Financial situations of the parent ordered to pay child support sometimes change from the situation at the time of the divorce. Either party has a right to go before the court to ask for a change in child support payments.

A non-custodial parent may have a new job that pays more than their old job or has other increases in their income. The custody parent may ask the court to increase the child support for each minor child.

The parent who pays child support may lose their job or temporarily decrease their income. The parent has the right to ask the New Jersey court to decrease the child support payment based on the parent’s new income level.

Increasing or Decreasing the Amount of Spousal Support or Alimony

New Jersey courts allow a former spouse to request a change in money paid for spousal support or alimony. The ex-spouse sometimes has changes in their income or living situation that the court agrees on warrants consideration of a post-divorce modification in certain situations.


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Changing Visitation or Parenting Time

Work schedules frequently change for parties to divorce. Perhaps the parent who visits the children or takes the children for parenting time has a change in work hours or moves to a location further away from the physical home of the children. The same situation sometimes occurs with the parent who has custody of the children.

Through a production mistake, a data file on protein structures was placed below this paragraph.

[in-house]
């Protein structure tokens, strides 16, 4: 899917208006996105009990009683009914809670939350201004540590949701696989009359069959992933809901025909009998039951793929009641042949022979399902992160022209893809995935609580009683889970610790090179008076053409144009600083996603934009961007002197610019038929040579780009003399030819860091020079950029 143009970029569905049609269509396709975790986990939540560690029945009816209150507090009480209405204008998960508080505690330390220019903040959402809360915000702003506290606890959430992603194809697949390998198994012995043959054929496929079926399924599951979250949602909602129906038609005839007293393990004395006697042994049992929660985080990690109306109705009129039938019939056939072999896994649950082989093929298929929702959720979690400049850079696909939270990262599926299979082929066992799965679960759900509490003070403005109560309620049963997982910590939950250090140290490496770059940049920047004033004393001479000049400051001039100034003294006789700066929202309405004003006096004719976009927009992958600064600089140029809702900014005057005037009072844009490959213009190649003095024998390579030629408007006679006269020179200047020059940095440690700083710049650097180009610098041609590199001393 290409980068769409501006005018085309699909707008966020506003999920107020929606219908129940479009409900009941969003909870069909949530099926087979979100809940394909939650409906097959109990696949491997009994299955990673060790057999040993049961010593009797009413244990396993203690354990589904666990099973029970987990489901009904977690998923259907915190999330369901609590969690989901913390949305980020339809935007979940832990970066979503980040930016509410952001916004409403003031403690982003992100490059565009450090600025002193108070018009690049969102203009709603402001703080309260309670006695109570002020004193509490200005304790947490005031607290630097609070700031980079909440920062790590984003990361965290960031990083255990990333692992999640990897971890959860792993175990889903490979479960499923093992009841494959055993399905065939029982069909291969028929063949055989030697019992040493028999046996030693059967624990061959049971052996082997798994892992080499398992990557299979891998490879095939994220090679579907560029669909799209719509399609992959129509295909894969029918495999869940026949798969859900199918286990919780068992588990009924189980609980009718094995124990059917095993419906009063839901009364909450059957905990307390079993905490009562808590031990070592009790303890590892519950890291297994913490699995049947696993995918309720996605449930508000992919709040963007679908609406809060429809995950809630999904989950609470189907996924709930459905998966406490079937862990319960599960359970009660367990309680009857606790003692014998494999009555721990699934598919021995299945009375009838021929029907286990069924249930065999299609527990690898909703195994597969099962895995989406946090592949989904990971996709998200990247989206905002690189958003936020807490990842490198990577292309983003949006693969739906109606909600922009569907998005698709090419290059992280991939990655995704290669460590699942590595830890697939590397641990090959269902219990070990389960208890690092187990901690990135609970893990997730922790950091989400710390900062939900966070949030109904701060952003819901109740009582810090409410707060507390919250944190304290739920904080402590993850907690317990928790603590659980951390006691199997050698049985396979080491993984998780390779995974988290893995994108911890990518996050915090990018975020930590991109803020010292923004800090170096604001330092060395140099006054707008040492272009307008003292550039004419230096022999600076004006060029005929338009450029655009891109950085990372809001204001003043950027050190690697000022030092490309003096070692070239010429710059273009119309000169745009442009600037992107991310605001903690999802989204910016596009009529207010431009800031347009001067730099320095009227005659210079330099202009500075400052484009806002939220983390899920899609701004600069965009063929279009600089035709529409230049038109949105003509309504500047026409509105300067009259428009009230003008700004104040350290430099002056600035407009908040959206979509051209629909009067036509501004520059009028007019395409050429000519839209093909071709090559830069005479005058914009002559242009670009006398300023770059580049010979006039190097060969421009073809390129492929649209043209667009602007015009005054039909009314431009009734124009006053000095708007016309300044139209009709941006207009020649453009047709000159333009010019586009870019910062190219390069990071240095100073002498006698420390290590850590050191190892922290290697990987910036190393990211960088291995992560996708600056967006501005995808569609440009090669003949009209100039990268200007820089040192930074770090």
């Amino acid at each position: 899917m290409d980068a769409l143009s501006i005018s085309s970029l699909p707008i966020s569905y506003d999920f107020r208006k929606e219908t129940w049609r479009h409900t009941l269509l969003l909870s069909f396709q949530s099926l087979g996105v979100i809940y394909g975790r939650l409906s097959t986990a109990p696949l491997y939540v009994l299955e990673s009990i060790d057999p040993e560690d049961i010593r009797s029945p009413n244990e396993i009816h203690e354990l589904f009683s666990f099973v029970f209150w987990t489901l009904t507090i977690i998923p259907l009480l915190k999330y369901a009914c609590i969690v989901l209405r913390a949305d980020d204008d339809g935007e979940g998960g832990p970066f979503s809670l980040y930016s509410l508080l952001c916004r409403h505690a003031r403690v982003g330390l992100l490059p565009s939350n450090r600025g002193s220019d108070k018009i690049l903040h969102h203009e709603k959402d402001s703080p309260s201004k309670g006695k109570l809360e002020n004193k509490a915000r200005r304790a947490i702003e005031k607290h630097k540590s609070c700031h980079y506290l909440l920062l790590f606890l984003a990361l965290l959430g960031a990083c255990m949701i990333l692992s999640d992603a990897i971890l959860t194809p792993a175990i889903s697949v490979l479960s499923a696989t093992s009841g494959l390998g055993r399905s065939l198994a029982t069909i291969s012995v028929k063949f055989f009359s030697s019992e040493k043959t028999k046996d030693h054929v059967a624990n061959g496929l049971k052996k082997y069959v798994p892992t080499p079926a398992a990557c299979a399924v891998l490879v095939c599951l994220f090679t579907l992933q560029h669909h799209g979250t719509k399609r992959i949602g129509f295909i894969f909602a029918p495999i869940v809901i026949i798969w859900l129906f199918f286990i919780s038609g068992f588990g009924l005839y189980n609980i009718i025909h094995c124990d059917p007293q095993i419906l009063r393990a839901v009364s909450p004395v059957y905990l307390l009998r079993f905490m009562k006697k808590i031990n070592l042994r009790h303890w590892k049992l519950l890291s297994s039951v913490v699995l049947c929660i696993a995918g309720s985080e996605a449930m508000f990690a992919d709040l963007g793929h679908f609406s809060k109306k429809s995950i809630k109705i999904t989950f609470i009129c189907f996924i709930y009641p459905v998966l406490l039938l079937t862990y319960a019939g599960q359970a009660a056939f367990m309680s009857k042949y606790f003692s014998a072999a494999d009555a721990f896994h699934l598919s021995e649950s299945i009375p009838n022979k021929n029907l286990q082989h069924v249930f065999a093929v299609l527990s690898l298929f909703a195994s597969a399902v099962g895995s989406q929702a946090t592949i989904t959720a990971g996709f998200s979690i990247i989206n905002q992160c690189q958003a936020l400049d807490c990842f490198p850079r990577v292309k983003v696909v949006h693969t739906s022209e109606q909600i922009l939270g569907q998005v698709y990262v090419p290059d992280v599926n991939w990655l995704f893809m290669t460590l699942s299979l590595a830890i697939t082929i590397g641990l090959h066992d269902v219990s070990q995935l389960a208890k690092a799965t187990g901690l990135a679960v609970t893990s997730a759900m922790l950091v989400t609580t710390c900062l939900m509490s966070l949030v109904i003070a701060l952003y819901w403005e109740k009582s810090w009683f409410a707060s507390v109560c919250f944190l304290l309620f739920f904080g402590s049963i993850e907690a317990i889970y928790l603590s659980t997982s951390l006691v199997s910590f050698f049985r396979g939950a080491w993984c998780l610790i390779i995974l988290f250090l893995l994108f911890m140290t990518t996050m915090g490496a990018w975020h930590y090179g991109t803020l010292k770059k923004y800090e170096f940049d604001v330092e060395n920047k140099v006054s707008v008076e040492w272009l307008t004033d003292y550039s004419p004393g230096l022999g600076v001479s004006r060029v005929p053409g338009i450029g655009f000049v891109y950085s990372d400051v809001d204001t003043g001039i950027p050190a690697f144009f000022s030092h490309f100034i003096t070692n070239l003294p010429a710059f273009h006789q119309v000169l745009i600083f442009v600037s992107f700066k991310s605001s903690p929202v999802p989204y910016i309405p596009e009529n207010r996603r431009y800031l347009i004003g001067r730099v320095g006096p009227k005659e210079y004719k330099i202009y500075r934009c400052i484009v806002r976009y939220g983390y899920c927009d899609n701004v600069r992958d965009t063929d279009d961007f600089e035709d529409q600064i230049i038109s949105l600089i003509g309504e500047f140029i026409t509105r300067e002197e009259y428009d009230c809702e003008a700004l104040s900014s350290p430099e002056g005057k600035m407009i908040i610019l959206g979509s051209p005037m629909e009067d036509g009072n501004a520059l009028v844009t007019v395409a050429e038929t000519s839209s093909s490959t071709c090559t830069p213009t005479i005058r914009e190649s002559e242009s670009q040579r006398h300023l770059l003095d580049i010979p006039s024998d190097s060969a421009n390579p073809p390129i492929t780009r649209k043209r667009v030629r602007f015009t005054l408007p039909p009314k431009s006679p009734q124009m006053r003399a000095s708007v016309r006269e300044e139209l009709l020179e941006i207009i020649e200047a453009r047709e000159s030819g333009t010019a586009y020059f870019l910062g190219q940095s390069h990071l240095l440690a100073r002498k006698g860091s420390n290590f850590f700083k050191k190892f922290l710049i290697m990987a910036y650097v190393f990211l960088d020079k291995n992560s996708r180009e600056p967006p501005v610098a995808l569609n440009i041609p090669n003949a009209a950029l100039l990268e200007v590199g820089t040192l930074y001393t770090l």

It is nice if both parents agree to modifications in parenting or visitation schedules, but that does not always happen after a divorce. The court sometimes needs to intervene and issue a post-divorce modification of the visitation order.

Changing Child Custody Arrangements

The original court order regarding child custody does not always prove to be the best situation in the interest of the minor children after a divorce. Some other situations, such as one parent moving to a different area of the state, or another state or country, often warrant the need for a change in child custody.

Relocating the Children

Asking for a post-divorce modification to move the children to another state is a requirement when the parent who has custody wants to move the children.

Are you a non-custodial parent who wishes to protest the removal of your children to another state or country? Getting help from experienced child custody modification lawyers helps you to understand your rights and your options regarding relocating the children or other modifications to the child custody arrangement or court order.

Emancipating a Minor Child